“When we had started our enrollment period after Catholic Schools Week, we did know of a few families who were questionable (about re-enrolling) just because of circumstances with graduating our eighth grade; we had a couple of kids who were kind of in limbo between eighth grade and lower grades,” she said, referring to the fact that the school utilizes a multi-grade system that combines grades into one communal classroom.
“Our focus was, in terms of marketing, building up our base again, and that’s what our huge focus was, to just start to bring in our K3s, K4s, K5s and start building from the base, because really, that’s how you build a school,” she said. “We were just starting to see the effects of some of that marketing actually this week, because we had a tuition incentive out there for new families to join us.”
She said she did not feel those most recent enrollees were taken into account when the decision was made to close the school.
But there was no more time to wait to make the decision, said Schueller.
“You have to realize that you can’t wait too long for the teachers; they aren’t going to be able to find a job next year,” he said. “(The decision) had to be made.”
A parish divided
Fr. Hanel said there had been some “division” in the parish regarding whether or not to keep the school going.
“You had the people that thought they wanted to keep the school going at all costs, but then you had others who saw that with the enrollment shrinking so much and the costs of the school growing or not really shrinking that it was getting to be just off-the-charts in terms of cost – when you have only 46 or 48 students and you still have a school that costs in the hundreds of thousands of dollars, the cost per student is just so high,” he said. “And some of the people in the parish recognize that and would ask, ‘Is that really good stewardship of our financial resources?’”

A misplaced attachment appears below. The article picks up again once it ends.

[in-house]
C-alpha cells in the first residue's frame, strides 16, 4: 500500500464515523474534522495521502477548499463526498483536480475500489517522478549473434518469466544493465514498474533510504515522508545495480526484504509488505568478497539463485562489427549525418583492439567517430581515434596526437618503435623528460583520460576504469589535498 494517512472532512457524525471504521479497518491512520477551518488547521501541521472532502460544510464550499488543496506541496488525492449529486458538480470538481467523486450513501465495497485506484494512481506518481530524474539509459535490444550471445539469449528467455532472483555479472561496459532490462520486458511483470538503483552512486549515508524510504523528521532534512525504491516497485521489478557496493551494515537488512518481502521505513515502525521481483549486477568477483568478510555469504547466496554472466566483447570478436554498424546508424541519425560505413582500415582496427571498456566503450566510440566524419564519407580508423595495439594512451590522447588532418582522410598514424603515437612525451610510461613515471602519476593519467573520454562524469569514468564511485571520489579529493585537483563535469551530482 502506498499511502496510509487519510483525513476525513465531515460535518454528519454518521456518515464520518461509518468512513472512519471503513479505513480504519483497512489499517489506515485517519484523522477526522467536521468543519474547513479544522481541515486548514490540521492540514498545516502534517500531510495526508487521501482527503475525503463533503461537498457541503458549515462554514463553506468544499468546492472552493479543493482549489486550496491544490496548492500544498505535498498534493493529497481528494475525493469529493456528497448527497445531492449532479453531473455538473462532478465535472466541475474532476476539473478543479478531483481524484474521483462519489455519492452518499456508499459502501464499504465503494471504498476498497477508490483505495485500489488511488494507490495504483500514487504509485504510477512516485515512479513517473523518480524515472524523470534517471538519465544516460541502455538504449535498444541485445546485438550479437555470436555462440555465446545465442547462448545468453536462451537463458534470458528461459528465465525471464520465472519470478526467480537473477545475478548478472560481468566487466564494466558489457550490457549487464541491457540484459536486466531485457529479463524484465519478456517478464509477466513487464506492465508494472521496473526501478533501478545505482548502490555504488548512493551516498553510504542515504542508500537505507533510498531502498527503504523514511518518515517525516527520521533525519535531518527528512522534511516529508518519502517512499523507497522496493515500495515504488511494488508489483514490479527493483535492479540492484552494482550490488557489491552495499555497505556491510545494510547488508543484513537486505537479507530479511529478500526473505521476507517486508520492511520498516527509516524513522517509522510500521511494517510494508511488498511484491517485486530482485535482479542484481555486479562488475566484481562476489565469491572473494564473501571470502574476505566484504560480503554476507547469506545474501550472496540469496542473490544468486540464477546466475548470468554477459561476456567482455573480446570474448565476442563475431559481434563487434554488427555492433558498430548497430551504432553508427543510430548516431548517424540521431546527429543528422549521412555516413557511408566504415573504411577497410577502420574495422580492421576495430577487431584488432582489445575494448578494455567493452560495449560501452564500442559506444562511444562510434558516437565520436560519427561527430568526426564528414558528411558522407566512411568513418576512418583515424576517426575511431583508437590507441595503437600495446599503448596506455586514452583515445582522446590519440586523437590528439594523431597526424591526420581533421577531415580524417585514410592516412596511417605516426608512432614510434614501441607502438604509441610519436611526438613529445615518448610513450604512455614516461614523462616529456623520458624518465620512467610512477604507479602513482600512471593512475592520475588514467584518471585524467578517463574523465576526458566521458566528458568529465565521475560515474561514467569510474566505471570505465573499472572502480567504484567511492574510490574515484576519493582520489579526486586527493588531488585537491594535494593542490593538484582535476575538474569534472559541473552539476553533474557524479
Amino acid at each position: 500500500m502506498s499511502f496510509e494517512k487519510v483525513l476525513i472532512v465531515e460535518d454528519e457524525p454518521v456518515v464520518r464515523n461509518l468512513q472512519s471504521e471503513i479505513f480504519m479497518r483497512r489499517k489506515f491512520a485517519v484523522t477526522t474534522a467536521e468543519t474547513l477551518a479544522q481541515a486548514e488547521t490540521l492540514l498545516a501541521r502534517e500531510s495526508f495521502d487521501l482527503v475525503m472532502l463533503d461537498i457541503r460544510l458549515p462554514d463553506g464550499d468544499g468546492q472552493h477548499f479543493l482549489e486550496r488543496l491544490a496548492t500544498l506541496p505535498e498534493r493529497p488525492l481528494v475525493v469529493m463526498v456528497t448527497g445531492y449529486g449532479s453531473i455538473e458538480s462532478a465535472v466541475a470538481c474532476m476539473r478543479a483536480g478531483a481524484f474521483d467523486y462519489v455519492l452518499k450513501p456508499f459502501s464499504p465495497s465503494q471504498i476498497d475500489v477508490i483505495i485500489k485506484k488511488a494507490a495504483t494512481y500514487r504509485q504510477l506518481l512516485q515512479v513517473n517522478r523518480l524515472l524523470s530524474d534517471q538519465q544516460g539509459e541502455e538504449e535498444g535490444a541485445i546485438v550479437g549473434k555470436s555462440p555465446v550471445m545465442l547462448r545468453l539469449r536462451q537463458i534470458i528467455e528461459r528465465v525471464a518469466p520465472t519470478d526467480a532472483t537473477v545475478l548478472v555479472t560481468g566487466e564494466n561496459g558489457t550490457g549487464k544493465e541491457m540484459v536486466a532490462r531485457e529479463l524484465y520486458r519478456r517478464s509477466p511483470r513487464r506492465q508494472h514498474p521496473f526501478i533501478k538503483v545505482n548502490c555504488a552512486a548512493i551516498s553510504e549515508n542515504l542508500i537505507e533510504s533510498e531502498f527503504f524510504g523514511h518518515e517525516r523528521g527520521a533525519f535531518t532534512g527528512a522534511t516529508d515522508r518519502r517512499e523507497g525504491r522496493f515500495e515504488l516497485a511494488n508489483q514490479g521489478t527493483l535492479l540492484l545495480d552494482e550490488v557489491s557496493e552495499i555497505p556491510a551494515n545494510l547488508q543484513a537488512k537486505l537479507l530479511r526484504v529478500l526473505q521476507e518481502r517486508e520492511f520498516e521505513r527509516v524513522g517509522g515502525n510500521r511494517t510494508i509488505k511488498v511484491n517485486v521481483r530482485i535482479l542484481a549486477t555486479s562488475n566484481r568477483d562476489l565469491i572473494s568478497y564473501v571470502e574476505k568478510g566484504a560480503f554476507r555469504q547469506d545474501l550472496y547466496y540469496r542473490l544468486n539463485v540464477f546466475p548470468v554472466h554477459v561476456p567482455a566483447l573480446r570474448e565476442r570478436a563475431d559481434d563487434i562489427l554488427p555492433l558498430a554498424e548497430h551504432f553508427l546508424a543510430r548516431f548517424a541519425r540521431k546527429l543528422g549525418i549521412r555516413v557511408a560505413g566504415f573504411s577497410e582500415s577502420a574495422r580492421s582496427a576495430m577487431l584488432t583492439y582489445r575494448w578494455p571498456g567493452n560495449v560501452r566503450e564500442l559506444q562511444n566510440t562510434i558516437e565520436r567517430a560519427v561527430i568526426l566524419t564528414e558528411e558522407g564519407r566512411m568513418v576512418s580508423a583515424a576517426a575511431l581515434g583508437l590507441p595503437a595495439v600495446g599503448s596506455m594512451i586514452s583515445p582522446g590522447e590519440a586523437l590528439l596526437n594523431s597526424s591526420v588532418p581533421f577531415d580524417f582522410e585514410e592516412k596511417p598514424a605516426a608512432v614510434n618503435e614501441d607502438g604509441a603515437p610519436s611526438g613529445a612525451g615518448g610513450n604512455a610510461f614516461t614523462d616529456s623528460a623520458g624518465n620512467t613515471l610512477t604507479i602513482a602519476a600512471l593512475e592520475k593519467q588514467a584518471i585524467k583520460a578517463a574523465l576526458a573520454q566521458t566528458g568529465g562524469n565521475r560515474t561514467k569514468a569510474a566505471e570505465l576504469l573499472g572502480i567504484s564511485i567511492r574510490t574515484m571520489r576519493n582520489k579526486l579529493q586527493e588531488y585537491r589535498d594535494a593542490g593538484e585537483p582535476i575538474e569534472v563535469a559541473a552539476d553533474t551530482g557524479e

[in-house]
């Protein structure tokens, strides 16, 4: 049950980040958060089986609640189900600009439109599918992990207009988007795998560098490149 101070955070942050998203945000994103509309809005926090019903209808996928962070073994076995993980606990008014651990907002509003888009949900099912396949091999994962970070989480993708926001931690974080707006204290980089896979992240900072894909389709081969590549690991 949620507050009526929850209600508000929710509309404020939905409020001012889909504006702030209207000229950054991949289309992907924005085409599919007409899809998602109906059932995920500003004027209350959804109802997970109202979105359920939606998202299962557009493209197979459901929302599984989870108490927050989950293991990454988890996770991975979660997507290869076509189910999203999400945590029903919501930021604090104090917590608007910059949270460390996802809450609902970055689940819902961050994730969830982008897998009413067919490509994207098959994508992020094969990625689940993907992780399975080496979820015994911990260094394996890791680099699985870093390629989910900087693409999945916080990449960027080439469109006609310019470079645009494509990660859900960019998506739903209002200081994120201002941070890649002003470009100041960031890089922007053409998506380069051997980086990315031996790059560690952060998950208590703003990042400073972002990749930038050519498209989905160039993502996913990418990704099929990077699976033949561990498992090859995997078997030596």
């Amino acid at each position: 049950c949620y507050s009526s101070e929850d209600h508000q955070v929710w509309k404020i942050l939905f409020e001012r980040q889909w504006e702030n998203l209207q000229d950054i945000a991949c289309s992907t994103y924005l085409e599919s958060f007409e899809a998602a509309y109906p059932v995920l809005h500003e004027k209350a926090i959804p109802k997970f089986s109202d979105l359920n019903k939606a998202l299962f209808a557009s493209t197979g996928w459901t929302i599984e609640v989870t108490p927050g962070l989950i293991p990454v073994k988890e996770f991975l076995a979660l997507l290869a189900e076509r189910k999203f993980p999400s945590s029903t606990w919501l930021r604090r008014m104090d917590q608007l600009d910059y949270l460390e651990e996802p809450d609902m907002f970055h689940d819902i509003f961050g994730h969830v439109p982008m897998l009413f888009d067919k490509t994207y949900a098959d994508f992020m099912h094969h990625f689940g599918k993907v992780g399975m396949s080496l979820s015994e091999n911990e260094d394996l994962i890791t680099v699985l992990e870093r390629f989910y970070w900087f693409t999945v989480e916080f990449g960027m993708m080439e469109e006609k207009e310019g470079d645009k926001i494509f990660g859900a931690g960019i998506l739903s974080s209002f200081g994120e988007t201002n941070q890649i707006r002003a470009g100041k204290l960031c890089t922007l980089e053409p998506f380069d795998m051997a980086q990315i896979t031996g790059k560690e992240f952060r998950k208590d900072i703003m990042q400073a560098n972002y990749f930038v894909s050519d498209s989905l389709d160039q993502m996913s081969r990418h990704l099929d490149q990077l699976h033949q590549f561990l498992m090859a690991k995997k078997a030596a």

The decision had something to do with money, he said, but was mostly about the quality of the learning environment offered to the students.
“You just can’t, in my opinion and in other educators’ opinions, have a decent learning environment with such a small population,” he said.
Still, he expressed concern about the pain this will cause to school staff and families.
“My heart goes out to them,” he said. “There’s obviously a lot of sadness and perhaps, let’s be honest, some anger, which they certainly are more than justified in feeling.”
A school family
Despite the difficult news, Jackson said the school community is rallying together as a family would in a time of trial.
“Our kids are phenomenal, our parents are phenomenal; we have received nothing but overwhelming love and support from our families and our students,” she said.
In an email to the Catholic Herald, Katie Glafcke, Queen of Apostles School committee chairperson, called the school “a rare treasure” and expressed sadness at the closure – but said also she’s at peace with the decision.
“Despite the sadness we feel, there is real hope for the future,” she wrote. “All of us know and believe Queen of Apostles School has cultivated in each and every one of us a strong foundation of faith. Now God is calling us to share this gift of faith and love with other school communities.
“I am reminded of Christ’s unexpected lesson to his apostles following his Passion. Suffering and death are not meaningless or a sign of failure. Rather, when we earnestly and prayerfully seek God’s will, we are redeemed and given new life.”
A school-wide prayer service was held Monday, April 11. It was, said Jackson, an opportunity for the faculty “to talk (to students) about how important the foundation is that they’ve gotten here, our foundation in God.”
“And as we move forward in our lives, we still have that foundation and we still have the family that was created here that we all love and care about,” she said. “And we will carry that with us, and we will carry it to new places.”